When the people at global design firm IDEO want to impress new clients, they can point to four decades of disruptive innovations, like the original mouse for Apple’s Macintosh computers, or the first “clamshell” laptop, with a hinged cover that doubled as a video screen. Or more recently, the minimalist elegance of SimpliSafe home security products.
Or the IDEOites can just give their clients a tour of the company’s offices, scattered in high-tech hot spots around the globe — Silicon Valley, Shanghai, and IDEO’s colorful cube-shaped building on Prospect Street in Cambridge. Inside and out, it’s a three-dimensional demo of IDEO’s brightest ideas, as well as an incubator of the firm’s creative culture.
During a recent visit, IDEO partner and global design director Michael Hendrix and managing directors Nick DuPey and Ari Adler took turns pointing out their favorite features.
On the way in
IDEO’s previous site looked like just another office building. When the company began planning its move to its Prospect Street address — a one-time parking garage — Hendrix insisted on something more.
“Before we got it, it was just a wonderful gray block,” he said. But soon, the walls became a canvas for French muralist Eltono, who decorated the exterior in cool, vibrant colors and patterns. “He literally rolled the dice to pick the shapes and the colors,” said Hendrix. IDEO workers and even some of their children helped to apply the paint.
“We wanted to have the creativity expressed on the outside of the building,” said Hendrix. “So there was no question, as you were driving by in Cambridge, that there was something creative happening in that space.”
The improvisational vibe resounds in the building’s lobby as well. The exterior colors and shapes are on display here, on a smaller scale. “But there’s a shift in perspective,” said managing director Nick DuPey. He described a convergence of light, colors, and even ideas, as represented by a pegboard where visitors and workers can spell out messages. On display during a recent visit: “Embrace ambiguity.”
It’s hard to be creative on demand, but practice helps. That’s the point of SASU, a weekly “design fiction” exercise set up in the cafeteria. There, IDEOites begin with lunch, and then create quirky art objects built around unusual themes. “We just have kind of random prompts, and everybody in the studio comes down and designs to that prompt,” said Hendrix. The resulting flights of fancy are retained as oddball ornaments.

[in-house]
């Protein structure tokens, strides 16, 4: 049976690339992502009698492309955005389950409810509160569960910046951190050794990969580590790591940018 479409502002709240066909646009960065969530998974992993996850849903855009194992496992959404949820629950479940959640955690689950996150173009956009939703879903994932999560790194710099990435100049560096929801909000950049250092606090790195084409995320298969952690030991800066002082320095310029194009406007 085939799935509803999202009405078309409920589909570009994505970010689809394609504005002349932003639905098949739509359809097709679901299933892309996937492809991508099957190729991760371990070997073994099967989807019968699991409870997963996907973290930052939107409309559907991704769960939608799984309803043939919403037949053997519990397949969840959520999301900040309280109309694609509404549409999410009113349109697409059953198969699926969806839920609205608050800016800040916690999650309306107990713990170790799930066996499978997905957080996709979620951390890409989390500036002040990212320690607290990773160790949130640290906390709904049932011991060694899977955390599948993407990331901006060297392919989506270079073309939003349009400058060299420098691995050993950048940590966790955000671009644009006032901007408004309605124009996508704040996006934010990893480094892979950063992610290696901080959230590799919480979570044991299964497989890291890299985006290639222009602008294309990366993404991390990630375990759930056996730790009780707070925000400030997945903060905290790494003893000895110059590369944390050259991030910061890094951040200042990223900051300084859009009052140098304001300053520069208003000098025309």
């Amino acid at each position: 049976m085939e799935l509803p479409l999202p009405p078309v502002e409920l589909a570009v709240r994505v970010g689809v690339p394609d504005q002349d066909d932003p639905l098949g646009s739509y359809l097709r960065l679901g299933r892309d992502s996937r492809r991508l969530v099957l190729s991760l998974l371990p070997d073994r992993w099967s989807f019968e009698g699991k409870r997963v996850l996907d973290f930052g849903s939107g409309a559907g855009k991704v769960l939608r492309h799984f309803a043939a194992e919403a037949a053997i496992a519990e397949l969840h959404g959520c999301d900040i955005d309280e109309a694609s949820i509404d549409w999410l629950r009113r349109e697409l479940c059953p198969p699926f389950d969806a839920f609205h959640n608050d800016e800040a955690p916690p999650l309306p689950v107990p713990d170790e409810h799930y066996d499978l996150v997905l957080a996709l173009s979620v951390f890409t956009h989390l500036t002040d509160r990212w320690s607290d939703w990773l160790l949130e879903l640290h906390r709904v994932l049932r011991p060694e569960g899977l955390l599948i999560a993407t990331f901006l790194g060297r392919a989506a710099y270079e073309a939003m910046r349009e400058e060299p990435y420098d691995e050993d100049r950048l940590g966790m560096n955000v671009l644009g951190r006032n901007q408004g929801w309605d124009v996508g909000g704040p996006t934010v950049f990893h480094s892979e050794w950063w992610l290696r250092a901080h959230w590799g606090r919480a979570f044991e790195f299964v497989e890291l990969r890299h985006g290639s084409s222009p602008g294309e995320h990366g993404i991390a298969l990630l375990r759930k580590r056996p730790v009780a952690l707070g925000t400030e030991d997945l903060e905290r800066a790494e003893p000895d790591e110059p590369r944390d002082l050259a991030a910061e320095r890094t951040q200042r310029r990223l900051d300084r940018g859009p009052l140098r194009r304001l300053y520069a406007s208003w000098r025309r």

During a recent visit a gray heap of glued-together plastic parts took on the shape of a futuristic spacecraft. “We got just a bunch of junk in the studio, put it all together and made this ship,” said Hendrix. “Then a few weeks later, we’re like, what if this ship got invaded by aliens?” That explains the tufts of green foam rubber protruding from portions of the ship. Hendrix refers to the spectacle as “the Slime Wars.”
“The whole point of this is around the idea of fluency and flow,” said DuPey. “The flow-like state is sort of like when you’re in the middle of designing something and you kind of lose sense of time . . . but the fluency part is the thing you have to work at. You have to practice. . . it’s like the art of letting go.”
The garage door
It’s the sort of door you’d find at a quick oil-change place, gleaming black with large windows, a reminder of the building’s original purpose. In warm months, it’s rolled up to let in the summer air, and provide access to IDEO’s CoLab, where workers and clients cobble together new designs.
“It’s great to have this amazing space indoors, but there’s times in the year when it’s really wonderful to be outside,” said Adler. “The garage doors are designed as a way to bring the outside in and the inside out.”
This hangs above some cushy sofas in a common area on the third floor. It’s a semi-circular video display adorned with oddly-shaped sigils and logos that cruise slowly across the screen from right to left. The effect is entrancing, but meaningless — unless you know the code. The visualizer is, in fact, as exacting as a stock market ticker. Each image symbolizes an ongoing IDEO project, and its movement provides workers with information about its current status. “It’s like a secret code,” said DuPey. “Anybody in our studio should know what they mean.” But nobody else.
Actually, they’re ropes, a couple hundred of them woven with geometric precision through the main staircase. The result is an angular visual trellis that seems to invite the visitor to keep climbing.
“The idea was in a beautiful way to connect the ground floor all the way up to the top floor,” said Adler. “To create a physical connection across all of the spaces.”
IDEO people applied a lot of math and engineering expertise to get the look just right. After all, it’s supposed to reassure clients in need of memorable and innovative designs that they’ve come to the right place. “It sort of serves as some sort of primer of what you’re going to get,” said DuPey. “You see the creativity growing out of the walls . . . we kind of can’t help ourselves. It’s in our nature.”